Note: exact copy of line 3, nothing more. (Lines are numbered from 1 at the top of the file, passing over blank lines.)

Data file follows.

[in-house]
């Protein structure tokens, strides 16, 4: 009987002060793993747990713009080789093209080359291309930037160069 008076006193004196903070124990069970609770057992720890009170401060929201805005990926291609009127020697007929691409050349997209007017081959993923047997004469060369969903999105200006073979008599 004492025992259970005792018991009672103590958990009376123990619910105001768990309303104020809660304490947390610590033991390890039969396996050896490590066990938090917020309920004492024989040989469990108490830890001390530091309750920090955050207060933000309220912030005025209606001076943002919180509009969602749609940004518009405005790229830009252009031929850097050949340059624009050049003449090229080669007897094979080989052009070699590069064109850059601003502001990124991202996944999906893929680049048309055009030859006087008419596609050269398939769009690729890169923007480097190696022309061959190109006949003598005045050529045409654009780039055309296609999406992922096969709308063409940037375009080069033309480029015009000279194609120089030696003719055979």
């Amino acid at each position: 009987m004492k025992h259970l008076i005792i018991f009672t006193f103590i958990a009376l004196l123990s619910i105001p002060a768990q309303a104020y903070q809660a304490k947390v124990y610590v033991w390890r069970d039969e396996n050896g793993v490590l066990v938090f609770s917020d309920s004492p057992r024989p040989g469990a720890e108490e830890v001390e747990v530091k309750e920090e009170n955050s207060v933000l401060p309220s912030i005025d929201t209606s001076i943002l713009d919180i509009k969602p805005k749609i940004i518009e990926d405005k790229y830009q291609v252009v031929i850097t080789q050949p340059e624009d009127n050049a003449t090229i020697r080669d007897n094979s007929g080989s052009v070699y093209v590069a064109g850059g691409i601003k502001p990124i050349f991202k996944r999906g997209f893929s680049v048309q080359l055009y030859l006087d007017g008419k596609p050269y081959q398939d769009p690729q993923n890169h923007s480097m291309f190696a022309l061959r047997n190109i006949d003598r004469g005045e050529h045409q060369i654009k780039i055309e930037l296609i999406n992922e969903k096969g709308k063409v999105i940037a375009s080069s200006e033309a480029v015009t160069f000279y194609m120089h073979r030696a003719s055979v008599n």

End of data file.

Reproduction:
């Amino acid at each position: 009987m004492k025992h259970l008076i005792i018991f009672t006193f103590i958990a009376l004196l123990s619910i105001p002060a768990q309303a104020y903070q809660a304490k947390v124990y610590v033991w390890r069970d039969e396996n050896g793993v490590l066990v938090f609770s917020d309920s004492p057992r024989p040989g469990a720890e108490e830890v001390e747990v530091k309750e920090e009170n955050s207060v933000l401060p309220s912030i005025d929201t209606s001076i943002l713009d919180i509009k969602p805005k749609i940004i518009e990926d405005k790229y830009q291609v252009v031929i850097t080789q050949p340059e624009d009127n050049a003449t090229i020697r080669d007897n094979s007929g080989s052009v070699y093209v590069a064109g850059g691409i601003k502001p990124i050349f991202k996944r999906g997209f893929s680049v048309q080359l055009y030859l006087d007017g008419k596609p050269y081959q398939d769009p690729q993923n890169h923007s480097m291309f190696a022309l061959r047997n190109i006949d003598r004469g005045e050529h045409q060369i654009k780039i055309e930037l296609i999406n992922e969903k096969g709308k063409v999105i940037a375009s080069s200006e033309a480029v015009t160069f000279y194609m120089h073979r030696a003719s055979v008599n």